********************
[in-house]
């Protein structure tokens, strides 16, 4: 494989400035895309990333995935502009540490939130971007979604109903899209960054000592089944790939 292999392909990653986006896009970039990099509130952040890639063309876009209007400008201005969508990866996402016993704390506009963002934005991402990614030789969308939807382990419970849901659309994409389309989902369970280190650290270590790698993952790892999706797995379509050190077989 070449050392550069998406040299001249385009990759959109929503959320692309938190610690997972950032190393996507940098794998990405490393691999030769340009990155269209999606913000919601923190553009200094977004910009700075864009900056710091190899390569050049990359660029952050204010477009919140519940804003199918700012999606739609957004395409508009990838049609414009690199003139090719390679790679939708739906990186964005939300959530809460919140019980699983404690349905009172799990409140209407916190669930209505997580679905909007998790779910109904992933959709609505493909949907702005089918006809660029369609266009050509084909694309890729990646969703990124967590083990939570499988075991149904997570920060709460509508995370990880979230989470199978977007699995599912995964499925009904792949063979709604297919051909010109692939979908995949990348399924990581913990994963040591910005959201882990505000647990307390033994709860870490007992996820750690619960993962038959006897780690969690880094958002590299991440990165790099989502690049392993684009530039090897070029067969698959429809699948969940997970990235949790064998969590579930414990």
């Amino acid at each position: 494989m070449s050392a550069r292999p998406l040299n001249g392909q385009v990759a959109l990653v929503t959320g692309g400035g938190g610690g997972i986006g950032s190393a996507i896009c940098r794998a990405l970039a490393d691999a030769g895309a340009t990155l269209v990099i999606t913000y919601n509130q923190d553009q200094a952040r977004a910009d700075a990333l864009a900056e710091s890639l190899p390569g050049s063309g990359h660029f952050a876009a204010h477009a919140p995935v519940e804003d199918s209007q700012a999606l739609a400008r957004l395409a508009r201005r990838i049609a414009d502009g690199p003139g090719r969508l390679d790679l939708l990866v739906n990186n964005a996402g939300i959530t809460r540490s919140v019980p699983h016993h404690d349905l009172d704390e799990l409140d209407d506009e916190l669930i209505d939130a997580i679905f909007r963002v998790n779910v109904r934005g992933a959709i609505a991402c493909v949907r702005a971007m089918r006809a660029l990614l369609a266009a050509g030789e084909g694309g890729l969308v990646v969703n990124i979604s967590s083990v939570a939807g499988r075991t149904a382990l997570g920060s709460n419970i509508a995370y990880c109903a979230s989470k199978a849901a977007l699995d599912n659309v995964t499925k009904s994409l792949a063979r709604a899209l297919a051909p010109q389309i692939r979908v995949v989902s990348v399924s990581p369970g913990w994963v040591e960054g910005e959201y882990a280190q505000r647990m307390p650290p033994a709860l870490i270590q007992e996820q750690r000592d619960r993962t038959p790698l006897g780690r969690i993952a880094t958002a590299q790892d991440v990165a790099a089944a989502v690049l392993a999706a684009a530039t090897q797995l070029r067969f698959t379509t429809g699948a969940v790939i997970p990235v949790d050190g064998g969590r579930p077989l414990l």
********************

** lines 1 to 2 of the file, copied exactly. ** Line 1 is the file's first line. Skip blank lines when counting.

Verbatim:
[in-house]
């Protein structure tokens, strides 16, 4: 494989400035895309990333995935502009540490939130971007979604109903899209960054000592089944790939 292999392909990653986006896009970039990099509130952040890639063309876009209007400008201005969508990866996402016993704390506009963002934005991402990614030789969308939807382990419970849901659309994409389309989902369970280190650290270590790698993952790892999706797995379509050190077989 070449050392550069998406040299001249385009990759959109929503959320692309938190610690997972950032190393996507940098794998990405490393691999030769340009990155269209999606913000919601923190553009200094977004910009700075864009900056710091190899390569050049990359660029952050204010477009919140519940804003199918700012999606739609957004395409508009990838049609414009690199003139090719390679790679939708739906990186964005939300959530809460919140019980699983404690349905009172799990409140209407916190669930209505997580679905909007998790779910109904992933959709609505493909949907702005089918006809660029369609266009050509084909694309890729990646969703990124967590083990939570499988075991149904997570920060709460509508995370990880979230989470199978977007699995599912995964499925009904792949063979709604297919051909010109692939979908995949990348399924990581913990994963040591910005959201882990505000647990307390033994709860870490007992996820750690619960993962038959006897780690969690880094958002590299991440990165790099989502690049392993684009530039090897070029067969698959429809699948969940997970990235949790064998969590579930414990």